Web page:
After the model has been deployed to production, model operations become a pertinent question: how do you keep the code running reliably in production? How do you monitor its performance? How do you deploy new versions of the code to run in parallel with the previous version? The software industry has spent over a decade perfecting DevOps best practices for normal software. We are just getting started with data science.
At the very top of the stack there's the question of how you produce features for your models, and you develop models in the first place, maybe using off-the-shelf libraries. This is the area where the skills of a data scientist become most useful.
Metaflow provides a unified, human-friendly approach to navigating the stack. Metaflow is more prescriptive about the lower levels of the stack but it is less opinionated about the actual data science at the top of the stack. Metaflow allows you to write your models and business logic as idiomatic R code with not much new to learn.
Internally, Metaflow leverages existing infrastructure when feasible. In particular, it is tightly integrated with Amazon Web Services. The core value proposition of Metaflow is its integrated full-stack, human-centric API, rather than reinvention of the stack itself.
You can find more details about Metaflow's approach to various parts of the stack across the documentation:
(also see Roadmap)
coming soon, see Roadmap
If you are an infrastructure person who wants to know how to deploy and operate Metaflow, take a look at Administrator's Guide to Metaflow.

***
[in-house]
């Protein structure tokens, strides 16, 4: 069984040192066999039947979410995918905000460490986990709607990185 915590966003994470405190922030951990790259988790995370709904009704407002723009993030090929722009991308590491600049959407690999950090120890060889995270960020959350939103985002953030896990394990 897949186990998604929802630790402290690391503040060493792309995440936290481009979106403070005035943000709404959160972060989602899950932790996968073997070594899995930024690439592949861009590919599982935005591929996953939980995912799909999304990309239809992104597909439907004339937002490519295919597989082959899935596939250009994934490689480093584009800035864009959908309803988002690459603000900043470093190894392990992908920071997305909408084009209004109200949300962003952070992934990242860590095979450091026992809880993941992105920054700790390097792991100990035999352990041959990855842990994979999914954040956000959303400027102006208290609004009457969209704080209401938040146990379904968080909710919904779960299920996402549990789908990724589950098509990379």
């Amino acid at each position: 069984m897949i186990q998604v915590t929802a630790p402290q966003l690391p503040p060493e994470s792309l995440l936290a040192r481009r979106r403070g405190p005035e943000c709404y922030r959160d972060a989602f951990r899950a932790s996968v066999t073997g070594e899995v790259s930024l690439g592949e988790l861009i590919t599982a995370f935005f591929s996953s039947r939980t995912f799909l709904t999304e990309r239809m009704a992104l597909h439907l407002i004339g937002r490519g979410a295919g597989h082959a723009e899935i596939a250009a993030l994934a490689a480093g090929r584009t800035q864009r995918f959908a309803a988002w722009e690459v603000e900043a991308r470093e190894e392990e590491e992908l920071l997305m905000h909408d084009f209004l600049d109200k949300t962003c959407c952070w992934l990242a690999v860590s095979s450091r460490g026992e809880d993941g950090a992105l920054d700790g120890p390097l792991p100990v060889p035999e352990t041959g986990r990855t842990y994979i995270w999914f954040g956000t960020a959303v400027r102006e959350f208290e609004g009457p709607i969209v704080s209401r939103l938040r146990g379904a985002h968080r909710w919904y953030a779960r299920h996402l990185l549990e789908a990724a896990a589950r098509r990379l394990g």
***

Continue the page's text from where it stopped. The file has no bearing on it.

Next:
If you want to learn more, the Machine Learning Infrastructure team at Netflix has given a number of public presentations about Metaflow prior to its open-sourcing. You can find links to these presentations below.
For starters, this presentation gives a comprehensive overview of Metaflow:
If you are eager to give Metaflow a try, head to the tutorials. If you want to learn about the background of Metaflow in more detail, keep on reading.
Metaflow was originally designed and built to address practical pain points of data scientist at Netflix. Its design philosophy is influenced by the unique culture at Netflix. The following eight tenets summarize the philosophy of Metaflow:
We don’t focus on exotic, large-scale, specific use cases like real-time bidding or self-driving cars. Instead, we focus on the widest variety of ML use cases, many of which are small or medium-sized, which many companies face on a day to day basis.
We embrace the fact that the life is full of entropy: There is no elegant, grand unified theory of ML infrastructure. The inputs to ML workflows are noisy, the models may be ridden with special cases, and the outputs need to be integrated with various downstream systems, instead of a single unified UI.
We don’t expect the users of Metaflow to be unicorns who are experts in software engineering and machine learning. Nor we expect our users to care about ML infrastructure. Metaflow helps them to get their job done.